Taxpayers End up Losing Case Concerning Property Valuation Based on Roadside Land Values


On April 19, the Japanese Supreme Court ruled in a case that the valuation of property according to roadside land price was "grossly inadequate" with regard to the inheritance tax assessment on the real estate involved. Generally, when calculating inheritance taxes, real estate is evaluated based on roadside land prices. However, this case attracted a great deal of attention because of its rejection of the roadside land price method for tax assessment. In what cases is the method deemed to be grossly inadequate?

Case Summary

In this case, the appellants, who were joint heirs, filed an inheritance tax return for the inherited real estate (properties A and B) based on the land tax assessment derived from the roadside land value, as stipulated in the National Tax Agency’s Basic Instructions on Evaluation of Assets.  However, the director of the Sapporo Minami Tax Office stated that it was "grossly inadequate to value the property in accordance with the provisions of the said Instructions," and the taxpayers received a disposition of correction on the grounds that the property should be valued based on the appraisal value in accordance with Paragraph 6 of the said Instructions.

The appellants then sought to have the corrective disposition rescinded. Both the Tokyo District Court and the Tokyo High Court recognized the application of Paragraph 6 of the Instructions, and upheld the appraised value of the government's side. Therefore, the tax filers appealed to the Supreme Court.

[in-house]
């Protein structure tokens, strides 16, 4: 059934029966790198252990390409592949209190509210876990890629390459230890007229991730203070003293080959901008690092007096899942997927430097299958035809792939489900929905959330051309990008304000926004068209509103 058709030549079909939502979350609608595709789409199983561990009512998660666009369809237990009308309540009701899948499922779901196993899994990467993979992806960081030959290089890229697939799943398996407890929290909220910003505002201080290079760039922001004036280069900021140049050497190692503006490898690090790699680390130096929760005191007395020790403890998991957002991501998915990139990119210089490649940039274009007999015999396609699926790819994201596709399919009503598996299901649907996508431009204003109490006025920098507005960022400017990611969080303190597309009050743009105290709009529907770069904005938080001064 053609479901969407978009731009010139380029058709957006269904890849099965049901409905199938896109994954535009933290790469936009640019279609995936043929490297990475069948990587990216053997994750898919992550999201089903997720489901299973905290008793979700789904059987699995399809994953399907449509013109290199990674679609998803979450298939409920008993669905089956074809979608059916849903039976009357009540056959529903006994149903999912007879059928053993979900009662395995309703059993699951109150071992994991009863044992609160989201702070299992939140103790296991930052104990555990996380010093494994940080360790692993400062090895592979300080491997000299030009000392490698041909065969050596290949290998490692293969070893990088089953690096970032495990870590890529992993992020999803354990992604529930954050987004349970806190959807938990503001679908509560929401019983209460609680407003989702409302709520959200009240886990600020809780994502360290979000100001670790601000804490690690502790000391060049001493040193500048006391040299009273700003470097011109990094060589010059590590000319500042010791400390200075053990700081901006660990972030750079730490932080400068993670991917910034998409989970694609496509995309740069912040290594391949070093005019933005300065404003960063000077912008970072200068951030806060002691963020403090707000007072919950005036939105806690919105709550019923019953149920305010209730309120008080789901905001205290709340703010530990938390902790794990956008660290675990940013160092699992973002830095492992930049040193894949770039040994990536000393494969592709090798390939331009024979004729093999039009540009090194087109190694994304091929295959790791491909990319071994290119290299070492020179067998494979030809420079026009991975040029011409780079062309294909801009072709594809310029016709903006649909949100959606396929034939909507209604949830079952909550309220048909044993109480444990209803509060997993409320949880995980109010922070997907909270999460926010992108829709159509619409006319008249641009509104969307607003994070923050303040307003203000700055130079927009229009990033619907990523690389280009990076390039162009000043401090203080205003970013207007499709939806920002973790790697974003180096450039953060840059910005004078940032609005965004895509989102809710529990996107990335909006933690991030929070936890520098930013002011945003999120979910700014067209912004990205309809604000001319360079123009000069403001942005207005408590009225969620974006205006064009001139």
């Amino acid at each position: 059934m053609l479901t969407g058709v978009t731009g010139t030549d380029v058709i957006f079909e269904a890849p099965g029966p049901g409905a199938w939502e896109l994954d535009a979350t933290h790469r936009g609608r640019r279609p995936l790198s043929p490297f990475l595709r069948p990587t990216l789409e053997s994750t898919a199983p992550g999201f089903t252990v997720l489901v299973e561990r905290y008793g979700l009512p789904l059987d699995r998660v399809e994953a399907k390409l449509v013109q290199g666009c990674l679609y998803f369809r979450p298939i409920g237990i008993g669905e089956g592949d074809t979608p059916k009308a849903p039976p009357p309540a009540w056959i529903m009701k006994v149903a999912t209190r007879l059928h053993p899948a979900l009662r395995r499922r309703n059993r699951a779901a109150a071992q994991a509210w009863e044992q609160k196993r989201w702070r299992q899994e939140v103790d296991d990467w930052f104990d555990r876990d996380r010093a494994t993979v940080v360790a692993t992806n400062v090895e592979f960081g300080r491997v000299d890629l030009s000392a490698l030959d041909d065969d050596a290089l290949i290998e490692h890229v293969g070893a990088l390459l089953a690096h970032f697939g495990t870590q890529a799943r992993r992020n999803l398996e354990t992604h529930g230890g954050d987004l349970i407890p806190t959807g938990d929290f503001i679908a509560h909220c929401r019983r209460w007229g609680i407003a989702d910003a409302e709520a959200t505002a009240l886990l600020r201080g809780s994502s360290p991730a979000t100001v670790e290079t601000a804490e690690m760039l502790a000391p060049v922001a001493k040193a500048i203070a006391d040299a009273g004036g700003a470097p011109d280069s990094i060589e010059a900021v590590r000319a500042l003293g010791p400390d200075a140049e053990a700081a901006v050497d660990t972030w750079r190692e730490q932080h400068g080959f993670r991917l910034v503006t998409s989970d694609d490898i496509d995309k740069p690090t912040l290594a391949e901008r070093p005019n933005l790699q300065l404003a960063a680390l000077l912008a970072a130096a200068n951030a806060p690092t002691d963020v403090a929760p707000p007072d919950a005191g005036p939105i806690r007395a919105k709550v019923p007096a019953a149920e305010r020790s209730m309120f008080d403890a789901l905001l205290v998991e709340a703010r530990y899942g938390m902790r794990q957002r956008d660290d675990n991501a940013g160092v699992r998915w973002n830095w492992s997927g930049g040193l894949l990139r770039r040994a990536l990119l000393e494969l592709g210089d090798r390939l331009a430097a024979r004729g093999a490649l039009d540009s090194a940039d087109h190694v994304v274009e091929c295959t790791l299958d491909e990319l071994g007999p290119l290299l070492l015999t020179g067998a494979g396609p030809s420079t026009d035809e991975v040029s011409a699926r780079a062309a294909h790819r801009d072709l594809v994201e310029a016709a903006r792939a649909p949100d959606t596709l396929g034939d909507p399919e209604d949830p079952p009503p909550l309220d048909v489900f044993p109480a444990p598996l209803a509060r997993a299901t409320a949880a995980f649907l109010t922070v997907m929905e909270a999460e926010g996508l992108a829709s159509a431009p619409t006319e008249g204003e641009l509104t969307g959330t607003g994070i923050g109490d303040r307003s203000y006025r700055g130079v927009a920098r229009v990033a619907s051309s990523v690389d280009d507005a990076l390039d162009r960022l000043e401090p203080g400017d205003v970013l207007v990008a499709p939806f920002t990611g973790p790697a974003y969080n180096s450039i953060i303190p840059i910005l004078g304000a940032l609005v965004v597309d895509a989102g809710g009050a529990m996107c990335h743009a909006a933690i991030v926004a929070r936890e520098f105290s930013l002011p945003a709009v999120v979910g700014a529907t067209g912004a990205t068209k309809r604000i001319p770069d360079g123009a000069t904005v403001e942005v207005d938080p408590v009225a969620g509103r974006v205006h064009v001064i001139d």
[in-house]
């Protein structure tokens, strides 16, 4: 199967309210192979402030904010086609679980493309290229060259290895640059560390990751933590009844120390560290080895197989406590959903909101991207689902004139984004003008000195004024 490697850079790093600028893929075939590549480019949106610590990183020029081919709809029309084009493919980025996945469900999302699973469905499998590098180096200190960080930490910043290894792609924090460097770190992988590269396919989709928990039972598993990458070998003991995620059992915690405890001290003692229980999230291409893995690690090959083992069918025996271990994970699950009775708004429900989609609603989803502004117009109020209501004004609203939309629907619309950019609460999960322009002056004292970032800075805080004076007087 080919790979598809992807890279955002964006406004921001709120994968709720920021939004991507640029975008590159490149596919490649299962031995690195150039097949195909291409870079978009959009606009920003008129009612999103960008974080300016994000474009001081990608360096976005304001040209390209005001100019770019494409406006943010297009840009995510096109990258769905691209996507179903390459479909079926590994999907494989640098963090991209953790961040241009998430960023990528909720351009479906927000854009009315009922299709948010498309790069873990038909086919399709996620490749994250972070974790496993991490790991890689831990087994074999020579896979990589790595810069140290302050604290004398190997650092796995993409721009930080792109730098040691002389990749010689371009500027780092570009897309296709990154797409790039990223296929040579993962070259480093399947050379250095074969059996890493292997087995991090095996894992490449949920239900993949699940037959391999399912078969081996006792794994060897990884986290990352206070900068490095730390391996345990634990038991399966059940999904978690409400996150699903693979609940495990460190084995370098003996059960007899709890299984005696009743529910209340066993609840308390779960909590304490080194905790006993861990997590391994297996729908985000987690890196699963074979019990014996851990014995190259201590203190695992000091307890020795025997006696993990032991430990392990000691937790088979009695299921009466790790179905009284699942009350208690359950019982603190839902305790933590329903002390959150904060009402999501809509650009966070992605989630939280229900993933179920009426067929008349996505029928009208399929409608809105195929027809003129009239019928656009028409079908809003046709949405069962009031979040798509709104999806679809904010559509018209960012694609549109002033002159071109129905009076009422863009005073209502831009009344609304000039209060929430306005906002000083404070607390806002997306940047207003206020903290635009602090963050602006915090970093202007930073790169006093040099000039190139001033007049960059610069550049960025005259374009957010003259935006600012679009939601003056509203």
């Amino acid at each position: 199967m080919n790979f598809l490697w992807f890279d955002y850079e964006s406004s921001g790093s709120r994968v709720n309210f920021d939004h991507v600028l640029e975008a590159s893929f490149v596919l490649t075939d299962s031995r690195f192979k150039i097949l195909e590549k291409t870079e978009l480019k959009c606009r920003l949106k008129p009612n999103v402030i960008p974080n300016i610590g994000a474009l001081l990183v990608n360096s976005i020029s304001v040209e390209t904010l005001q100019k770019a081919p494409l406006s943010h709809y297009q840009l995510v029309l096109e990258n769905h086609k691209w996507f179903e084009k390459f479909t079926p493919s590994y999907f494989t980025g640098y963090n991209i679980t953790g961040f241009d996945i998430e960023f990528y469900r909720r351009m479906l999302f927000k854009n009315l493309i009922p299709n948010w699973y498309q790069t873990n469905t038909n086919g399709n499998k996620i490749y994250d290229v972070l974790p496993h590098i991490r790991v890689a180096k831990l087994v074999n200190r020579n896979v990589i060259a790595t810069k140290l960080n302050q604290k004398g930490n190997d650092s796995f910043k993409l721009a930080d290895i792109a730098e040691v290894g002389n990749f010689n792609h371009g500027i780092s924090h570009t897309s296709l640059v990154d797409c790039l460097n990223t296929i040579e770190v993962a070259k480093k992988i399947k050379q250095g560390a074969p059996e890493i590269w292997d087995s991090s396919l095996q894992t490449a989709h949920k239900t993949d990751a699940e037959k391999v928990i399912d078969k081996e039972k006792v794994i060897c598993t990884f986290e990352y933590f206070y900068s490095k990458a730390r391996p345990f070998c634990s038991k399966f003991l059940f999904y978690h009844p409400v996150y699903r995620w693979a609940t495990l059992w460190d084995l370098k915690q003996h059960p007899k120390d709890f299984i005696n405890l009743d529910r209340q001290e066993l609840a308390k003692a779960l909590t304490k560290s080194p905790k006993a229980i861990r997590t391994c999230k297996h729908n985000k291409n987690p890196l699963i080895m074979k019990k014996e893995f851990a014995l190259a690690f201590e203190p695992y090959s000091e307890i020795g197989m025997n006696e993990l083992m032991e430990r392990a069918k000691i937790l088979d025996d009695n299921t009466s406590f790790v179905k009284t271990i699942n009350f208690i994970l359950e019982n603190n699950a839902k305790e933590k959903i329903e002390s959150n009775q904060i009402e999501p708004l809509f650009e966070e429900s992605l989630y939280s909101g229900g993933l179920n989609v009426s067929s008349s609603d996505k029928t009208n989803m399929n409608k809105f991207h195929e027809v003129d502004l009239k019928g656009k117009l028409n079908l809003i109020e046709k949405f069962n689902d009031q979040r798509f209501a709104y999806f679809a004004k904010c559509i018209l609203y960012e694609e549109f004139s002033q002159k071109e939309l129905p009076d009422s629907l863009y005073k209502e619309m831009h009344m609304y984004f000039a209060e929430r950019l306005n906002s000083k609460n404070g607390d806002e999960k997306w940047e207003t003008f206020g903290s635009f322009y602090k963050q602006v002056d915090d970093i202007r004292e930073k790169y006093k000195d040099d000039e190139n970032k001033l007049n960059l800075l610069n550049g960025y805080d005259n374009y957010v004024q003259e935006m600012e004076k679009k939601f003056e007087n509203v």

*Basic Instructions on Evaluation of Assets, Paragraph 6:
Properties with values that are deemed grossly inadequate when being calculated in accordance with the provisions of these Instructions shall be revalued in accordance with instructions from the Commissioner of the National Tax Agency.

In this case, the decedent purchased Real Estate Property A and Real Estate Property B with bank loans in the period immediately prior to the start of inheritance, and it is thought that this was planned and executed on a dare in the hope that this would reduce the burden of inheritance taxes on the decedent's inheritance, which was expected to occur in the near future. The purchase of the A & B properties, which totaled just under 1.4 billion yen for the two buildings, and the bank borrowing, resulted in the total assessed value of the properties based on roadside land prices being approximately 333.7 million yen, less than a quarter of the purchase price, and the amount of inheritance tax declared was 0 yen due to the application of debt deductions and other deductions.

RE Property A RE Property B
Purchase price 837 million yen 550 million yen
Sale price Not sold. 515 million yen
Roadside land price valuation 240 million yen 133.66 million yen
Appraised value 754 million yen 519 million yen

Important Points

In this decision, the Supreme Court considered the actions of the decedent and the appellants, such as the purchases of the properties and the bank loans with the intention of saving taxes, and approved the adoption of the appraised value based on the application of Paragraph 6 of the Instructions. According to this decision, it appears that it is not enough that the appraised value deviates from the roadside land value, but it is also necessary to focus on the tax-saving intentions and actions of the decedents and other parties involved, in order for Paragraph 6 of the Instructions to be applied.

It was also confirmed that it is common to value real estate at roadside land value, and that it is against the principle of equality to disallow valuations at roadside land value only in specific cases.  However, it was also indicated that it would be unfair to allow tax avoidance, and that this case does not violate the principle of equality.